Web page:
IDEAS home Printed from https://ideas.repec.org/p/lev/wrkpap/wp_728.html
   My bibliography  Save this paper

Toward an Understanding of Crises Episodes in Latin America: A Post-Keynesian Approach

Author

Listed:
  • Esteban Perez Caldentey
  • Matias Vernengo

Abstract

Conventional wisdom about the business cycle in Latin America assumes that monetary shocks cause deviations from the optimal path, and that the triggering factor in the cycle is excess credit and liquidity. Further, in this view the origin of the contraction is ultimately related to the excesses during the expansion. For that reason, it follows that avoiding the worst conditions during the bust entails applying restrictive economic policies during the expansion, including restrictive fiscal and monetary policies. In this paper we develop an alternative approach that suggests that fiscal restraint may not have a significant impact in reducing the risks of a crisis, and that excessive fiscal conservatism might actually exacerbate problems. In the case of Central America, the efforts to reduce fiscal imbalances, in conjunction with the persistent current account deficits, implied that financial inflows, with remittances being particularly important in some cases, allowed for an expansion of a private spending boom that proved unsustainable once the Great Recession led to a sharp fall in external funds. In the case of South America, the commodity boom created conditions for growth without hitting the external constraint. Fiscal restraint in the South American context has resulted, in some cases, in lower rates of growth than what otherwise would have been possible as a result of the absence of an external constraint. Yet the lower reliance on external funds made South American countries less vulnerable to the external shock waves of the Great Recession than Central American economies.

Suggested Citation

  • Esteban Perez Caldentey & Matias Vernengo, 2012. "Toward an Understanding of Crises Episodes in Latin America: A Post-Keynesian Approach," Economics Working Paper Archive wp_728, Levy Economics Institute.
  • Handle: RePEc:lev:wrkpap:wp_728
    as

    Download full text from publisher

    File URL: http://www.levyinstitute.org/pubs/wp_728.pdf
    Download Restriction: no

    Other versions of this item:

    References listed on IDEAS

    as
    1. Graciela L. Kaminsky & Carmen M. Reinhart & Carlos A. Végh, 2005. "When It Rains, It Pours: Procyclical Capital Flows and Macroeconomic Policies," NBER Chapters,in: NBER Macroeconomics Annual 2004, Volume 19, pages 11-82 National Bureau of Economic Research, Inc.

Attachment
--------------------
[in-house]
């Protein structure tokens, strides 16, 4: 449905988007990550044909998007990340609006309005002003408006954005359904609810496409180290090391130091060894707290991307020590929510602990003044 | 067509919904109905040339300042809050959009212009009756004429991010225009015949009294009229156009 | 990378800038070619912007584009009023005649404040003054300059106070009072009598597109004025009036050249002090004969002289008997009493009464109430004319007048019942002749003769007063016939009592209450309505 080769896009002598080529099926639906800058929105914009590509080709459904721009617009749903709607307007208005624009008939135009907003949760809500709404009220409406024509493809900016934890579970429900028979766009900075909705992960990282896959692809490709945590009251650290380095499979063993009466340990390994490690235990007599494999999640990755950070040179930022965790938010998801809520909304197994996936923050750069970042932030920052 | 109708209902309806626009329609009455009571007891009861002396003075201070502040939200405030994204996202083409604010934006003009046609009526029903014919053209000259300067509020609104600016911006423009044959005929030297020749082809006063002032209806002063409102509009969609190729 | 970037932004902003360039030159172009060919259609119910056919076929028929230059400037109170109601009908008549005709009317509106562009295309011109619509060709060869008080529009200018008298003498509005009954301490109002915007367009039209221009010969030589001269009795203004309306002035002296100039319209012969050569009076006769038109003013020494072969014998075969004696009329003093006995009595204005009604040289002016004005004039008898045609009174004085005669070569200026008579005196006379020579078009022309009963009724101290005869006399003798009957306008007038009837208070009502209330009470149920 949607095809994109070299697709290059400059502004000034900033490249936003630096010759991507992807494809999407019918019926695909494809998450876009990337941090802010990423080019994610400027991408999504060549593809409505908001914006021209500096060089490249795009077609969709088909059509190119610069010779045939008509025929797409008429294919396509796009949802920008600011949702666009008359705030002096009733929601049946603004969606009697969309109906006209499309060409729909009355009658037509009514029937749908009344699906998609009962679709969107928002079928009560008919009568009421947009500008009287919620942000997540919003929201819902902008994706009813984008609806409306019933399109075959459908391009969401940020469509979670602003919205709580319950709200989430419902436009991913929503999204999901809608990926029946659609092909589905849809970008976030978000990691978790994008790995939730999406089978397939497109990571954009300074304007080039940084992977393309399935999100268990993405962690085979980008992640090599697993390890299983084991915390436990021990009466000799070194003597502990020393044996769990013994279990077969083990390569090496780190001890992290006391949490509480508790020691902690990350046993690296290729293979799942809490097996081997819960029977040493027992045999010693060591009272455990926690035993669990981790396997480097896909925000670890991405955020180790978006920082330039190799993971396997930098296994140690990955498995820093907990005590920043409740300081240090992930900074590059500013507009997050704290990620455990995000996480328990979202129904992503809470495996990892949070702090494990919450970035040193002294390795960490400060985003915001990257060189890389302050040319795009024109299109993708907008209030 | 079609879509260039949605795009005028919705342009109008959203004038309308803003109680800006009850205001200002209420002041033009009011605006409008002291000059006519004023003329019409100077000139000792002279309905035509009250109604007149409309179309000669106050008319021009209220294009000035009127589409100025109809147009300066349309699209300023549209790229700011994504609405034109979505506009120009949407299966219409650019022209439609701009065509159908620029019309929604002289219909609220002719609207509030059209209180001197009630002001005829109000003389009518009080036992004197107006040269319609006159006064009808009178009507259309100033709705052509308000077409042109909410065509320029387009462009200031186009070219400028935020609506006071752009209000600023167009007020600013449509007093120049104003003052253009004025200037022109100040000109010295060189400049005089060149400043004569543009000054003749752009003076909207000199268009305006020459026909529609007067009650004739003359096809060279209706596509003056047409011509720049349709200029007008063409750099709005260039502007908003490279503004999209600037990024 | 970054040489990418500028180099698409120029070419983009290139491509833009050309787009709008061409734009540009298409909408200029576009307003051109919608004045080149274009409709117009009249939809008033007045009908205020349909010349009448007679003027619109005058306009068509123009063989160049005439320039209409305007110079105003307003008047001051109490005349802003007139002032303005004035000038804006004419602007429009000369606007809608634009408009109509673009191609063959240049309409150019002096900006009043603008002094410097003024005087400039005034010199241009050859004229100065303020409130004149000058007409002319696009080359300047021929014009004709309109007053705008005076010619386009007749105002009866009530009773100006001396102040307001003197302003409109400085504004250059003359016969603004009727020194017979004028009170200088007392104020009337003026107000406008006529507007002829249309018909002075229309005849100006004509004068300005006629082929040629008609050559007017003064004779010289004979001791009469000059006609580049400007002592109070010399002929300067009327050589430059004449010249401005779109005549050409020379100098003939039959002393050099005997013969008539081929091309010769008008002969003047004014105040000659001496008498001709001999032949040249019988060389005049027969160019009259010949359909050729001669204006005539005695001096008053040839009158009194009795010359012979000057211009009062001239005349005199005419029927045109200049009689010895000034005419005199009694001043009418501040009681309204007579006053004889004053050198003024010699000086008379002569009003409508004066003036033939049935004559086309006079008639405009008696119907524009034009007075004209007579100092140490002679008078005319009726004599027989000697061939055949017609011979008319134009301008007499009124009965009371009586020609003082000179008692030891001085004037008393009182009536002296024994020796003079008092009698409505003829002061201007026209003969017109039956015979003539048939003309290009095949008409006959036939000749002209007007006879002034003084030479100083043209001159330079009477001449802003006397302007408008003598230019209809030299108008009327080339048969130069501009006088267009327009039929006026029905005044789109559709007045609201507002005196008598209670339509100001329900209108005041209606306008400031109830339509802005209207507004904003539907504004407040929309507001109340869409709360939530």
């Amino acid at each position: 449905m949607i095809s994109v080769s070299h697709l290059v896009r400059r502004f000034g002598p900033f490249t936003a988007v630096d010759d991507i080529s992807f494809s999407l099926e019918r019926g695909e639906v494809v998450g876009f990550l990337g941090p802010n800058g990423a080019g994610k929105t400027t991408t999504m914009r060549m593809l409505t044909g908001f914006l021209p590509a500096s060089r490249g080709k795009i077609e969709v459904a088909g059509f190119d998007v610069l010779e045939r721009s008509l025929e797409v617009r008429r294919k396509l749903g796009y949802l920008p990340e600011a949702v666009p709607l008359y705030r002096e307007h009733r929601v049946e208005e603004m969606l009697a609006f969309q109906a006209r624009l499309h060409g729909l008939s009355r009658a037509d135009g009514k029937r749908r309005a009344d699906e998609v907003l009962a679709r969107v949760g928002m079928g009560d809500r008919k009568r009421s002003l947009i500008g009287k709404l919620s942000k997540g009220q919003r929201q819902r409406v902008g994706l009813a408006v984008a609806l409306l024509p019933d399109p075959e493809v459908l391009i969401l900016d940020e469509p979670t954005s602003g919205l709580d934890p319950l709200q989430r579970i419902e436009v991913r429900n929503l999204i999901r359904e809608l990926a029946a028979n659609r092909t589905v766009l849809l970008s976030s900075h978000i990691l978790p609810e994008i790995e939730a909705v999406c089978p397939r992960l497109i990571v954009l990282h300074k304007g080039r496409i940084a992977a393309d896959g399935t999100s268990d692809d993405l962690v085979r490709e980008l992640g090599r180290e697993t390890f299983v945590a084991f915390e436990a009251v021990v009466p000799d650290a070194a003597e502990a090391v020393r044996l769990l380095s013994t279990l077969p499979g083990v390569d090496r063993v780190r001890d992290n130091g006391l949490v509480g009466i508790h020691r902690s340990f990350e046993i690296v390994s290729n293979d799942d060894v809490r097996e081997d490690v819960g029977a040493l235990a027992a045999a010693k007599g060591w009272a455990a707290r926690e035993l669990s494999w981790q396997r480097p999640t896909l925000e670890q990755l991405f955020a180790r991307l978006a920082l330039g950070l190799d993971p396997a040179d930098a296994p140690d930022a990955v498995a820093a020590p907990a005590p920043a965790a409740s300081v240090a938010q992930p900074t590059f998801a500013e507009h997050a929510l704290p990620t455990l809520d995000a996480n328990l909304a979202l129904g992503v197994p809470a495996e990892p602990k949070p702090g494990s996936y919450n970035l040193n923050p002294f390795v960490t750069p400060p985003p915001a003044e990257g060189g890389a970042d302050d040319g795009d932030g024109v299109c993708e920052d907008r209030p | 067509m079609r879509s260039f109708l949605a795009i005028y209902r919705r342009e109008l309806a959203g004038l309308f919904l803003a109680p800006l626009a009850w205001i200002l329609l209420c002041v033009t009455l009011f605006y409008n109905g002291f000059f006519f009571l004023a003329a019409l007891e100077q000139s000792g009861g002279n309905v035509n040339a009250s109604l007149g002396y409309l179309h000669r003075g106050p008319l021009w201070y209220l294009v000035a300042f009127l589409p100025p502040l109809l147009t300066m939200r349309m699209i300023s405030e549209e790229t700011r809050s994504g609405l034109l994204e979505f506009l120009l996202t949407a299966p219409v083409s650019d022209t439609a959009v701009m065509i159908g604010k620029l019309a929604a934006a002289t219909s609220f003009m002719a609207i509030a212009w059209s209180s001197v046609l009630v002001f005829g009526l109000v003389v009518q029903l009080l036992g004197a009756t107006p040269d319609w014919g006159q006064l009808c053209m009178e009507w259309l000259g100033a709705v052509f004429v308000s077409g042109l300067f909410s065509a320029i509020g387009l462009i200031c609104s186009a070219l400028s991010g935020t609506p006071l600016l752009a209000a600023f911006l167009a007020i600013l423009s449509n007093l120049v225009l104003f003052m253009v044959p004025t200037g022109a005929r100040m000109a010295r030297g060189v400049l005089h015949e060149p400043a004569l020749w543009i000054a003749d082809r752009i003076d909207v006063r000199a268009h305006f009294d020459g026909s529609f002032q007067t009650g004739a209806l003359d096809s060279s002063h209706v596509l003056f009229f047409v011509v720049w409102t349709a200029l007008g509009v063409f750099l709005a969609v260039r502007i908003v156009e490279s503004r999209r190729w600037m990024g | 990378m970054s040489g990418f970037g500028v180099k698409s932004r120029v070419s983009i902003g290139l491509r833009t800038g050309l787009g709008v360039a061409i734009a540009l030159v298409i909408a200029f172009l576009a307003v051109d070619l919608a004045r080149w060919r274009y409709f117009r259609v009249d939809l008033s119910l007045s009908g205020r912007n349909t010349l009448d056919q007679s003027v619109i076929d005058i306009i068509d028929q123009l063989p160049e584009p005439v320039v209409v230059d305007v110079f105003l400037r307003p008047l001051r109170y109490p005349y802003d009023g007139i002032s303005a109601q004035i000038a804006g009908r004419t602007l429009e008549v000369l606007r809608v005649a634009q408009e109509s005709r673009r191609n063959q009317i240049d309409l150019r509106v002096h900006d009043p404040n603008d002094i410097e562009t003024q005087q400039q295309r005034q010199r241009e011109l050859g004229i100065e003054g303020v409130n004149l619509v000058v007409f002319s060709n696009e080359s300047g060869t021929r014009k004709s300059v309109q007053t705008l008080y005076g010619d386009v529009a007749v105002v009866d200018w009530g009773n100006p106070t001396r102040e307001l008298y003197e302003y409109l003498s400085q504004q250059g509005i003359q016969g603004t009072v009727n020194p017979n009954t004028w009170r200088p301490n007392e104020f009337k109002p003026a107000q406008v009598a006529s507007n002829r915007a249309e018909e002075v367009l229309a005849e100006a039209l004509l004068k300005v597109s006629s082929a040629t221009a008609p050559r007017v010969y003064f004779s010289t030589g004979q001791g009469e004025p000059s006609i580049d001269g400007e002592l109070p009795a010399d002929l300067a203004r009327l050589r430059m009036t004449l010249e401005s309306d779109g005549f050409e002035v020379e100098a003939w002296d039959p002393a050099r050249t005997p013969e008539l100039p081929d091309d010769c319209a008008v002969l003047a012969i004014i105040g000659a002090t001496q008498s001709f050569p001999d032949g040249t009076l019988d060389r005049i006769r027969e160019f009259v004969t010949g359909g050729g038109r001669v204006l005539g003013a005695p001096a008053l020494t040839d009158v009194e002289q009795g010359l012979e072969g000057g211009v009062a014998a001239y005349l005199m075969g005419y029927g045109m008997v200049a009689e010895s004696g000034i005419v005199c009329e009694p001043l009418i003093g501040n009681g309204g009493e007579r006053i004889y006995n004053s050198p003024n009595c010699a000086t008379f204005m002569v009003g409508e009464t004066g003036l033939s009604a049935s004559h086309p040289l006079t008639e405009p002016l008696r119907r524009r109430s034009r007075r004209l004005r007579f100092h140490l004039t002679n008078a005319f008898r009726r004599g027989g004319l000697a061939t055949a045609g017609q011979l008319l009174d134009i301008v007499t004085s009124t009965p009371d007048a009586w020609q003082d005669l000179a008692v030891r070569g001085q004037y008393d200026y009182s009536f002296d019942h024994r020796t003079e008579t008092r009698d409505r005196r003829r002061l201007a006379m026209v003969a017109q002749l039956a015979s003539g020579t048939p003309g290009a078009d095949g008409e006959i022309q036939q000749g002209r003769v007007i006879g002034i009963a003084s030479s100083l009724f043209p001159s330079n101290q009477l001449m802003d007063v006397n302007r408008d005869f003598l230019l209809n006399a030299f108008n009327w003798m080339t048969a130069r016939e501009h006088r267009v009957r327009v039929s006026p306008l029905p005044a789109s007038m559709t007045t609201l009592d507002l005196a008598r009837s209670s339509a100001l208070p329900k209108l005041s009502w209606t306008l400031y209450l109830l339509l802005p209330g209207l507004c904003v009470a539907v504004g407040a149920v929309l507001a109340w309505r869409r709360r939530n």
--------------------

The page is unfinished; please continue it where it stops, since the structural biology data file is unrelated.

2. Marco Terrones & Enrique G. Mendoza, 2008. "An Anatomy of Credit Booms; Evidence From Macro Aggregates and Micro Data," IMF Working Papers 08/226, International Monetary Fund.
    3. Guillermo A. Calvo & Alejandro Izquierdo & Luis-Fernando Mejía, 2004. "On the empirics of Sudden Stops: the relevance of balance-sheet effects," Proceedings, Federal Reserve Bank of San Francisco, issue Jun.
    4. Pérez Caldentey, Esteban & Vernengo, Matías, 2011. "Understanding the business cycle in Latin America: Prebisch's contributions," Estudios y Perspectivas – Sede Subregional de la CEPAL en México 127, Naciones Unidas Comisión Económica para América Latina y el Caribe (CEPAL).
    5. Esteban Pérez Caldentey & Matías Vernengo, 2010. "Back to the future: Latin America's current development strategy," Journal of Post Keynesian Economics, Taylor & Francis Journals, vol. 32(4), pages 623-644, July.
    Full references (including those not matched with items on IDEAS)

    More about this item

    Keywords

    Business Fluctuations; Great Recession; Latin America;

    JEL classification:

    • E32 - Macroeconomics and Monetary Economics - - Prices, Business Fluctuations, and Cycles - - - Business Fluctuations; Cycles
    • E65 - Macroeconomics and Monetary Economics - - Macroeconomic Policy, Macroeconomic Aspects of Public Finance, and General Outlook - - - Studies of Particular Policy Episodes
    • O54 - Economic Development, Innovation, Technological Change, and Growth - - Economywide Country Studies - - - Latin America; Caribbean

    NEP fields

    This paper has been announced in the following NEP Reports:

    Statistics

    Access and download statistics

    Corrections

    All material on this site has been provided by the respective publishers and authors. You can help correct errors and omissions. When requesting a correction, please mention this item's handle: RePEc:lev:wrkpap:wp_728. See general information about how to correct material in RePEc.

    For technical questions regarding this item, or to correct its authors, title, abstract, bibliographic or download information, contact: (Elizabeth Dunn). General contact details of provider: http://www.levyinstitute.org .

    If you have authored this item and are not yet registered with RePEc, we encourage you to do it here. This allows to link your profile to this item. It also allows you to accept potential citations to this item that we are uncertain about.

    If CitEc recognized a reference but did not link an item in RePEc to it, you can help with this form .

    If you know of missing items citing this one, you can help us creating those links by adding the relevant references in the same way as above, for each refering item. If you are a registered author of this item, you may also want to check the "citations" tab in your RePEc Author Service profile, as there may be some citations waiting for confirmation.

    Please note that corrections may take a couple of weeks to filter through the various RePEc services.

    IDEAS is a RePEc service hosted by the Research Division of the Federal Reserve Bank of St. Louis . RePEc uses bibliographic data supplied by the respective publishers.